Skydiving in LA? Forget the Stunning Scenery and Thrill of Free-Fall, is it good for you?

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Whenever people discuss the experience of skydiving, they all seem to focus on either the sensation of the experience or the scenery that they were able to see from such an elevated vantage point. This is inescapably true when one is skydiving in an impressive, visually stunning and iconic location as one encounters when skydiving in LA. From the towering palms to the San Gabriel mountains to the Hollywood hills, there is no shortage of organically induced eye candy to indulge in when skydiving in LA.

That said, similar compliments could be made about the scenery anywhere one may partake in a skydive, so what about the other properties that serve to benefit or depreciate the value of the experience? Like for example, is it even good for you?

Each year, approximately half a million people skydive, free falling 13,000 feet to the ground. The United States Parachute Association (USPA) reports that nearly 3.2 million jumps are executed every year, 500,000 of them by first timers. And as skydiving gains in popularity, it also gains in safety.

In 2016, the USPA recorded 21 fatal skydiving accidents in the U.S. out of roughly 3.2 million jumps.

The sport of skydiving continues to improve its safety record. In 2016, USPA recorded 21 fatal skydiving accidents in the U.S. out of roughly 3.2 million jumps. That’s one fatality per 153,557 jumps—one of the lowest rates in the sport’s history! Tandem skydiving has an even better safety record, with one student fatality per 500,000 tandem jumps over the past decade. According to the National Safety Council, a person is much more likely to be killed getting struck by lightning or stung by a bee,” says the USPA.

Despite its improvement as a sport, the actual act of plunging to earth at 120 miles per hour while skydiving has physical and mental consequences. In 2007, the Behaviour Research and Therapy Journal has reported that “Responses indicated that the skydive elicited extreme anxiety, hyperarousal, and peritraumatic dissociation (alteration in awareness and memory for events that occur during and shortly after a traumatic experience) in a significant proportion of skydivers. Multiple regression analyses indicated that hyperarousal, and to a lesser extent anxiety, were strongly predictive of peritraumatic dissociative reactions.”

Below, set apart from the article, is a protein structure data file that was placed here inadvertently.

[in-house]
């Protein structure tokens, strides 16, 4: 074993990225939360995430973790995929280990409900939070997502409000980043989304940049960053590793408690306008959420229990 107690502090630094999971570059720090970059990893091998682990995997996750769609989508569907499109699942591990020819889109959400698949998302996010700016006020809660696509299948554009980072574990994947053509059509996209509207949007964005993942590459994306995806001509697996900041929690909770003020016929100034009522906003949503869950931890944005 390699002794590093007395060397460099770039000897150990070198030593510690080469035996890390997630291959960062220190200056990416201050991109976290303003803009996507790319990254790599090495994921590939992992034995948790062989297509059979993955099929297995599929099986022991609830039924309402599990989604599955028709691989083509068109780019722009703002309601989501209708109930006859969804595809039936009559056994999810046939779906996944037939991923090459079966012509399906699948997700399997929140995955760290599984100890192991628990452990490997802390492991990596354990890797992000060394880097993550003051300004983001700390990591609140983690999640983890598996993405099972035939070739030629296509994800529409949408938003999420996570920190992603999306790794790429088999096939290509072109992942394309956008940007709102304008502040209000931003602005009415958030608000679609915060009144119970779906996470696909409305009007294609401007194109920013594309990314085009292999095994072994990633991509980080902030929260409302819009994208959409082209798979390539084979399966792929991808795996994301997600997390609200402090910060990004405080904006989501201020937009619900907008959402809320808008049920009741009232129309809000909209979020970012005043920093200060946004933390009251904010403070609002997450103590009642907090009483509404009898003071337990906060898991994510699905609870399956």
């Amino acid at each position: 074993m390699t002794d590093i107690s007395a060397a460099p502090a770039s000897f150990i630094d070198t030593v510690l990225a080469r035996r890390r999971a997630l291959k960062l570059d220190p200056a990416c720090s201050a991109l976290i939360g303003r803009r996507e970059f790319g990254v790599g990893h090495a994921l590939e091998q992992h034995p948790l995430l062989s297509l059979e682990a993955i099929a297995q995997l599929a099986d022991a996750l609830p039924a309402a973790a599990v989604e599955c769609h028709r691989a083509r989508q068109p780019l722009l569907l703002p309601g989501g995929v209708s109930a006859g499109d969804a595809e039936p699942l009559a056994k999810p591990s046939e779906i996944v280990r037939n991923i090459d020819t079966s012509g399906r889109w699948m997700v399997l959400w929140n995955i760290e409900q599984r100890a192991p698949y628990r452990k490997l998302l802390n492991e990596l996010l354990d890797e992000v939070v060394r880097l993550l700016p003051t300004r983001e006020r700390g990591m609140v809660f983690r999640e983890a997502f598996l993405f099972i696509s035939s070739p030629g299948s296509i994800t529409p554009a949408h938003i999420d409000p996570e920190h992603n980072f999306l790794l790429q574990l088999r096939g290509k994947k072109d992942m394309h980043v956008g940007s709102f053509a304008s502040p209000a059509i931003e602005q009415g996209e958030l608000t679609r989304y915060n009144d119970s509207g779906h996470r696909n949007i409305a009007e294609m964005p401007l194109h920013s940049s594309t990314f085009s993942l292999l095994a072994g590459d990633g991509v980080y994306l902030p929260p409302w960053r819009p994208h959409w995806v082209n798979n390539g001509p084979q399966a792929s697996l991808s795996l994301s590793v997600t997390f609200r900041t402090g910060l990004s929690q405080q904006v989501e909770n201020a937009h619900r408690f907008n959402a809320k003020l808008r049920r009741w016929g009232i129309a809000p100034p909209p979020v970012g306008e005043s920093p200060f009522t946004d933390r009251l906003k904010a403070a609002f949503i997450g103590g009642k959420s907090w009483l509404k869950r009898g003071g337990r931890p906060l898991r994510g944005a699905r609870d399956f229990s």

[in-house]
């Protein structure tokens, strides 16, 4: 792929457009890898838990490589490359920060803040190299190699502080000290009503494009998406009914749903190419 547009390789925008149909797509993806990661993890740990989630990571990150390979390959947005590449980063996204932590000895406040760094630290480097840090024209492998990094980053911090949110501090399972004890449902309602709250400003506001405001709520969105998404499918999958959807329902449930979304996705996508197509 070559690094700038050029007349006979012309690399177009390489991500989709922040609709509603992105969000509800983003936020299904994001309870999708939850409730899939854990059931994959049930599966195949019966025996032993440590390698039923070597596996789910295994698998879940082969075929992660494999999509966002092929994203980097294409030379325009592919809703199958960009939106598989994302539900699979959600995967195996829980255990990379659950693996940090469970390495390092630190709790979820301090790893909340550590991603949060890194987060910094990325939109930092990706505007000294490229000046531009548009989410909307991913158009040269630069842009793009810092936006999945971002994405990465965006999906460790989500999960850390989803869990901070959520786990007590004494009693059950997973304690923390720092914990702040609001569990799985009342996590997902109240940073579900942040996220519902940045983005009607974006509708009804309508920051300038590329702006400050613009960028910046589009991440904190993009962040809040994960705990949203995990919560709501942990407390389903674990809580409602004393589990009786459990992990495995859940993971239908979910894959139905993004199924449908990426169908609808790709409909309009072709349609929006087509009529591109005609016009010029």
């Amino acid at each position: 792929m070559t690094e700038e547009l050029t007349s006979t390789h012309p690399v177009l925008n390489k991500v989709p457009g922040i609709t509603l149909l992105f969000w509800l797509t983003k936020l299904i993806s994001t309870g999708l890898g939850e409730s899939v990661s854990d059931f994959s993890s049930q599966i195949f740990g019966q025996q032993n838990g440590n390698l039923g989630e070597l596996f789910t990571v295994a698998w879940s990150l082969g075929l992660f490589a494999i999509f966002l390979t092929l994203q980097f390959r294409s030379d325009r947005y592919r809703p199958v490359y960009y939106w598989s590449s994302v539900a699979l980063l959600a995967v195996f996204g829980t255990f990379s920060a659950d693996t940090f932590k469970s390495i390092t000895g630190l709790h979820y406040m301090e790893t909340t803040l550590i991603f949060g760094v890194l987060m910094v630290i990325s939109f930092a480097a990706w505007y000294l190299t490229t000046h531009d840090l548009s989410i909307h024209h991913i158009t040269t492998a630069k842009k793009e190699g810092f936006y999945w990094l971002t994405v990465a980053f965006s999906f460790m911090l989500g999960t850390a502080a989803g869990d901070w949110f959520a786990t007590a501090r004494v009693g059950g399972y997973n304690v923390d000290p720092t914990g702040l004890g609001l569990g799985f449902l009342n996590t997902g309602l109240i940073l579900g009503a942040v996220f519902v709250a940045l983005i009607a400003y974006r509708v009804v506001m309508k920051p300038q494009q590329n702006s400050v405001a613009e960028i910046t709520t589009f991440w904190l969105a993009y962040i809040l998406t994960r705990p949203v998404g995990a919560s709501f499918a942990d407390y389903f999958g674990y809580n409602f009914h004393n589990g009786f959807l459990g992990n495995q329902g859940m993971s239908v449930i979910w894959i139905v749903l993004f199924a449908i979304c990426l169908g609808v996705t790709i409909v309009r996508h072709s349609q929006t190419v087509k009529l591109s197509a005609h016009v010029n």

Jumping from 13,000 feet will also result in changes in atmospheric pressure, which will impact your ears and sinuses. According to the National Institute of Health, “Sports with more extreme changes in atmospheric pressure such as skydiving and scuba diving commonly place the athlete at risk for barotrauma injuries, especially in the middle ear and sinuses. Middle ear barotrauma occurs when a pressure differential develops between the middle ear and the pressure outside of the tympanic membrane. Early symptoms include ear pain, dizziness, and muffled hearing. When extreme pressure gradients are not relieved, middle ear effusions and rupture of the tympanic membrane can occur. A similar mechanism and injury pattern occurs in the sinuses as well.”

“Psychologists say inclination to try high risk activities is essential for the continuation of the human species.”

However, according to Samir Becic, a world-renowned health and fitness expert, the benefits of skydiving outweigh the risks. “Psychologists say inclination to try high risk activities is essential for the continuation of the human species. When you skydive, you focus on what you are doing and on nothing else. You forget all your worries and the usual distractions of life. This intense focus with the adrenaline rush makes you feel cleansed both mentally and physically,” said Becic.

“It also builds upper arm strength in controlling the parachute as well as the big muscle groups in the lower body for landing. Lugging skydiving gear around also burns energy and tones muscles,” Becic added. “Adrenaline is a survival mechanism, necessary for overall health. You feel excited and energetic as your body responds to the adrenaline rush. Moreover, skydivers say that this activity requires intense control over the mind. You acquire an increased awareness of the things around you when you jump off the plane.”

Perhaps there will always be those who disagree with the point of view that entertains the sport of skydiving being healthy or beneficial, but for those who are proponents of the activity, it only serves to support their need to defy their compunction more. And, as we mentioned previously, the rush in conjunction with the visual accouterments certainly serve to solidify it as a worthy endeavor. So, take off on your aerial adventures and should you need to inspire others, start by naming the elements that surround the city and make skydiving in LA something truly amazing and if that doesn't work, tell them they will be healthier for participating in it.

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